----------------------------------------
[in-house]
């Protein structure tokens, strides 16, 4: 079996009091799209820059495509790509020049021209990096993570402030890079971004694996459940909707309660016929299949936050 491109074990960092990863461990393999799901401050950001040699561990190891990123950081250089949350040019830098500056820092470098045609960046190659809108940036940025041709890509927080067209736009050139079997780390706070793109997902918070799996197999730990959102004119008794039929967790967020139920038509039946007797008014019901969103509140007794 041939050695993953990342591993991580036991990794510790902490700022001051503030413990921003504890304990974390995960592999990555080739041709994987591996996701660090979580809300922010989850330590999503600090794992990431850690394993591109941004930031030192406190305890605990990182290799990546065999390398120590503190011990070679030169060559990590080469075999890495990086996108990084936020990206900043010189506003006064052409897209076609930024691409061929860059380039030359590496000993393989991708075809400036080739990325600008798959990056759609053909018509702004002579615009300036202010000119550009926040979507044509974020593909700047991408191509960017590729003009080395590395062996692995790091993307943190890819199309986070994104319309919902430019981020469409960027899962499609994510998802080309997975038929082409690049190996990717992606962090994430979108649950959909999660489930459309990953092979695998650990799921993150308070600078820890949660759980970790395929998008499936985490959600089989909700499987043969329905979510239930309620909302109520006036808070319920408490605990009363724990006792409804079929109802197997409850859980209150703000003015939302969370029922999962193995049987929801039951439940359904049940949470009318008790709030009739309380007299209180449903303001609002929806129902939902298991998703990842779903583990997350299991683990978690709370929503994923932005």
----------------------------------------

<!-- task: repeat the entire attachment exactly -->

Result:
[in-house]
């Protein structure tokens, strides 16, 4: 079996009091799209820059495509790509020049021209990096993570402030890079971004694996459940909707309660016929299949936050 491109074990960092990863461990393999799901401050950001040699561990190891990123950081250089949350040019830098500056820092470098045609960046190659809108940036940025041709890509927080067209736009050139079997780390706070793109997902918070799996197999730990959102004119008794039929967790967020139920038509039946007797008014019901969103509140007794 041939050695993953990342591993991580036991990794510790902490700022001051503030413990921003504890304990974390995960592999990555080739041709994987591996996701660090979580809300922010989850330590999503600090794992990431850690394993591109941004930031030192406190305890605990990182290799990546065999390398120590503190011990070679030169060559990590080469075999890495990086996108990084936020990206900043010189506003006064052409897209076609930024691409061929860059380039030359590496000993393989991708075809400036080739990325600008798959990056759609053909018509702004002579615009300036202010000119550009926040979507044509974020593909700047991408191509960017590729003009080395590395062996692995790091993307943190890819199309986070994104319309919902430019981020469409960027899962499609994510998802080309997975038929082409690049190996990717992606962090994430979108649950959909999660489930459309990953092979695998650990799921993150308070600078820890949660759980970790395929998008499936985490959600089989909700499987043969329905979510239930309620909302109520006036808070319920408490605990009363724990006792409804079929109802197997409850859980209150703000003015939302969370029922999962193995049987929801039951439940359904049940949470009318008790709030009739309380007299209180449903303001609002929806129902939902298991998703990842779903583990997350299991683990978690709370929503994923932005």